5 Tips for successful Business WiFi


We have all experienced terrible WiFi, whether in a motel, caravan park or at local café: but it doesn’t have to be that way.

 It’s a matter of knowing what your guests require to experience the best WiFi connection to the internet. Then either improving on what you are already using, or design a new network completely.

 SRF Strategies—Technology Solutions can assess your current set up, make recommendations, design an upgrade or new install and provide ongoing support for the wireless network.

1. Do what is right not what is easy

 Providing WiFi for your guests is just that—it’s for your guests, and should meet or even exceed their expectations.

What do guests want? They want to have Fast internet; Free Internet; and Easy to connect to Internet.

Looking for the cheap and easy way to install and provide WiFi to your guests, is often not the best for both the guest and the business.

 2. Plan the WiFi Channels

 Whether it’s a single router with its WiFi, or 20 WiFi Access Points, set the frequency channels to avoid Co-Channel Interference and Adjacent Channel Interference, both between your devices and what your close neighbours may be using.

For the 2.4GHz opt for using channels 1, 6, and 11

 3. 2.4GHz and 5GHz

 Most modern devices can connect to both 2.4GHz and 5GHz, so design your WiFi to provide both.

The problem with 2.4GHz is that it’s crowded and over-saturated. Devices everywhere use it: Microwave Ovens, Bluetooth, Cordless Phones, etc. These all produce interference.

There are more channels available in the 5GHz band, and it provides a smaller, tighter controlled coverage pattern.

Design for 5GHz coverage, and then turn off the excess 2.4Ghz radios.

 4. 20MHz Channel Width

With 2.4Ghz using 20MHz bandwidth is a given. But in 5GHz you can choose either 20, 40 or higher channel widths.

Best practice is to use 20MHz for the 5GHz band as well. The reasons are that many devices can’t use the 40MHz channels, and  it provides a stronger received signal strength to the user.

 5. SoHo vs Enterprise Gear

  I know we all like getting something for the cheapest price that gets the job done. But with business WiFi you need to avoid the Small Office/Home Office (SoHo) equipment and use enterprise class gear.

There is a huge difference between their capabilities—RAM, CPU, antennas and management software. As well as the SoHo gear being  generally built with cheaper, poorer quality electronics.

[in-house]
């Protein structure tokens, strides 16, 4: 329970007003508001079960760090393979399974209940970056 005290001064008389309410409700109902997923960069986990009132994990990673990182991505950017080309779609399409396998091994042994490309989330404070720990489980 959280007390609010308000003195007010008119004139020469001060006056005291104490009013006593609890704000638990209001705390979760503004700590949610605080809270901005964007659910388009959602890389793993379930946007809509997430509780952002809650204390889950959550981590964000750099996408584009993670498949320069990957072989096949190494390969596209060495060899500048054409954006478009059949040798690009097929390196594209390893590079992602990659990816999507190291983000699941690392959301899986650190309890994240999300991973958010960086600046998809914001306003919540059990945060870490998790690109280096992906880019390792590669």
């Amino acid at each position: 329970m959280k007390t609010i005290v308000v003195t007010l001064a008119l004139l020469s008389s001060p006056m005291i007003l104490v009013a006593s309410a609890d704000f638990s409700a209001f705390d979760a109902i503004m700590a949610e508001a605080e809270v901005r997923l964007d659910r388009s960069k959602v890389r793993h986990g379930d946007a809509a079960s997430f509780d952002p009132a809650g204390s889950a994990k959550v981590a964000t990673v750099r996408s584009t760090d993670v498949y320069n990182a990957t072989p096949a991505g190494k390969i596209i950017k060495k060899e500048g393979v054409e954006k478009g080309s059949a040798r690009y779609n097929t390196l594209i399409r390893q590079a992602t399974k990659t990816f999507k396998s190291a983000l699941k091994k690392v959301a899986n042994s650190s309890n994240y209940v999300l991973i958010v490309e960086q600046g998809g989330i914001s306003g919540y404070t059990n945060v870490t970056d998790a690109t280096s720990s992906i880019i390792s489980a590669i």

SoHo gear is designed for home and small office with a handful of devices connecting. But a motel, caravan park or large business is not a home environment and needs to be of a higher quality and functionality.

 Extra Tips

 · Place Access Points strategically

· Avoid Captive Portals

· Factor in building construction materials

· Why throttle bandwidth—download speed?

· Validate your WiFi network—use a professional to survey the site

· Separate networks for guests and management





D-Link AC1900 versus Ubiquiti UAP-AC-M

My business is to consult and install various networking devices from Ubiquiti, and so I am all to aware of how much better and more configurable they are compared to the run of the mill routers that come with our ISP subscriptions. In my office, which is part of my home, we are connected to the internet through an older model D-Link AC1900 router. It’s between three and four years of age and has been generally a good replacement for the cheaper Netcom router provided when I connected to the NBN: more features and a better WiFi signal coverage. But is it as good as the Ubiquiti access points?

Unfortunately when I came to conduct this experiment I didn’t have a more suitable Ubiquiti Unifi Access Point on hand, so I have had to do it with a Unifi AC Mesh unit. There’s nothing wrong with this particular unit, other than its main function is to be link with one or more other units wirelessly, to give good WiFi coverage of open spaces: caravan parks, markets etc.

One major difference between the two access points being compared is the almost simple plug and play of the D-Link, compared to the time and knowledge it takes to “adopt” the UAP-AC-M into the Unifi Controller software running on my laptop. Again for this exercise I used a Unifi controller on a Windows laptop rather than a Ubiquiti Cloud Key or some other configuration.

I didn’t go into the details of setting up the UAP-AC-M on the controller, or show the huge range of possible configurations available, including VLANs, but if you are interested in knowing more please contact me. Also there are some really good YouTube videos done by Willie Howe at H5 Technology and Chris Sherwood of Crosstalk Solutions detailing a lot of information on the deploying of Ubiquiti devices.


Network setup

 The network was set up with two WiFi access points, both broadcasting 2.4GHz and 5GHz. Using the WiFi Analyzer and Speedtest apps on my Android phone, I conducted both speed and signal strength tests at specific distances from the two access points: 2m, 13m and 25m (outdoors). The results are summarised in the table above.

Putting aside any technology differences between the two devices, and the fact that the UAP-AC-M is not designed to be just a standalone access point, the results show that there is little difference in upload and download speeds between them. The biggest difference is in the signal strength, and the ability of the UAP-AC-M to penetrate building walls etc.

When I have a Ubiquiti Unifi access point, such as a UAP-AC-Pro, then I will conduct this same exercise again.

For the complete run down on this exercise, please watch the video.